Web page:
Rosecrance leaders stressed the importance of funding for behavioral health services during a legislative event March 2 with state and local officials.
Illinois Senators Steve Stadelman and Dave Syverson attended the event, as did Winnebago County Board Chairman Scott Christiansen and Joe McGraw, chief judge of the Illinois Seventeenth Judicial Circuit Court.
Newly elected Gov. Bruce Rauner has proposed a budget for fiscal year 2016 that would cut millions of dollars from programs that fund substance abuse and mental health treatment. The budget is just a proposal at this point, but Rosecrance would lose a significant chunk of funding if Rauner’s recommendations are approved by the Illinois General Assembly.
Mary Ann Abate, Rosecrance vice president of public policy, outlined how Rosecrance has responded through the years as the need for services has increased. In response to the state’s closure of Singer Mental Health Center in 2012, Rosecrance opened a triage center in downtown Rockford so people experiencing psychiatric crises could be immediately evaluated and referred to or placed in appropriate care as soon as possible.
Late last year, triage services relocated to the new Rosecrance Mulberry Center, which also offers detoxification and crisis residential services for people with co-occurring mental health and substance use disorders. The center is a one-of-kind facility in Illinois, and its construction was funded by a state grant.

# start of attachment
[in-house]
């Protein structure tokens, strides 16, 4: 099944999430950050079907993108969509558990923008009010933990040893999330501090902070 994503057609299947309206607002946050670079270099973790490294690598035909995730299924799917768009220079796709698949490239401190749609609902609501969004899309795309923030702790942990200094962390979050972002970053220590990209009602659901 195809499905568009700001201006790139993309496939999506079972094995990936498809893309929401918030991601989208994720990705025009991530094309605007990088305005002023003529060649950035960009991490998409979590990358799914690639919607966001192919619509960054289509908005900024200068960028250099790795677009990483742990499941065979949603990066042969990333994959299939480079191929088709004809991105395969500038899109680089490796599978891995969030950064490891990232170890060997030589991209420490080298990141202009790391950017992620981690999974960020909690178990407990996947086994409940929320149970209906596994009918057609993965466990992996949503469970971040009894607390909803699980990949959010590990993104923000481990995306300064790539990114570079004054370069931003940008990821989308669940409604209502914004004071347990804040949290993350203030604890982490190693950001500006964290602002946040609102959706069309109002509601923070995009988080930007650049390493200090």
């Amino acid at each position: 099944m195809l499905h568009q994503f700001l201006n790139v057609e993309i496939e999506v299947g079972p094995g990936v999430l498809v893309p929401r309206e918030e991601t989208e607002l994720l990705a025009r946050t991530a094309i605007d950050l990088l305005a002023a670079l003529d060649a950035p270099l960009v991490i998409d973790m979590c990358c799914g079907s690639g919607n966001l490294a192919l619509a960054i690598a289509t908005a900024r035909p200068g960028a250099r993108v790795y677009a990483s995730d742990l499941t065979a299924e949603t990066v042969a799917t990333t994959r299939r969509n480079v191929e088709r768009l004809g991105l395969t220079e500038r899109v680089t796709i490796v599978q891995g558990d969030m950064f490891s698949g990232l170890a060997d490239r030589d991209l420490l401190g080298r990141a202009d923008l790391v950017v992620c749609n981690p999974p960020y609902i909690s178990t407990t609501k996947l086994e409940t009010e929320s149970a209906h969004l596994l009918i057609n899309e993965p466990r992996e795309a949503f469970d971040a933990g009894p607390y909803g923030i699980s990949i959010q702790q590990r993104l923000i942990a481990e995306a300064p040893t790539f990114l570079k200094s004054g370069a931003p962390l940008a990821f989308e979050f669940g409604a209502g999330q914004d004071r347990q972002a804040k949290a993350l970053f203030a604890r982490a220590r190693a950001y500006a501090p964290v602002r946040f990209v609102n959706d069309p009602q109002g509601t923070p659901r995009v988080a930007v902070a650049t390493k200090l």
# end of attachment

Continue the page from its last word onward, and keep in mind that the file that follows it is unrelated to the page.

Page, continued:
Rauner’s budget recommendations include about $56 million in cuts statewide to psychiatric leadership capacity grants, eligibility/disposition/assessment services and Department of Alcoholism and Substance Abuse global treatment services. Rosecrance receives a portion of those funds.
The cuts would also reduce funding for heroin addiction treatment services at a crucial time when deadly heroin overdoses are plaguing many Illinois communities.
“Cuts to mental health and addiction treatment don’t make fiscal sense, and that’s our message today,” Abate said. “More cuts just mean people with serious mental illness and substance abuse problems would go without treatment.
“If you invest in community-based treatment, you really promote recovery. Those services are essential, critical to our community and a cost-effective investment for the state of Illinois.”
State funding is especially crucial for this region because Boone and Winnebago counties have no local funding – aside from philanthropy that aids some programming and charity care – to support behavioral health services. In comparison, neighboring McHenry County distributed more than $8 million in 708 tax funds to agencies in 2014.
“The vulnerability that we have in Winnebago County is even greater than many of our neighbors because we have no local resources beyond what the state gives us,” Rosecrance President/CEO Philip Eaton said. “When these dollars go south, we can’t just fundraise ourselves out of that situation.”
After Monday’s presentation, attendees toured the Mulberry Center to see firsthand how mental health and substance abuse services are integrated under one roof and delivered in a cost-effective manner.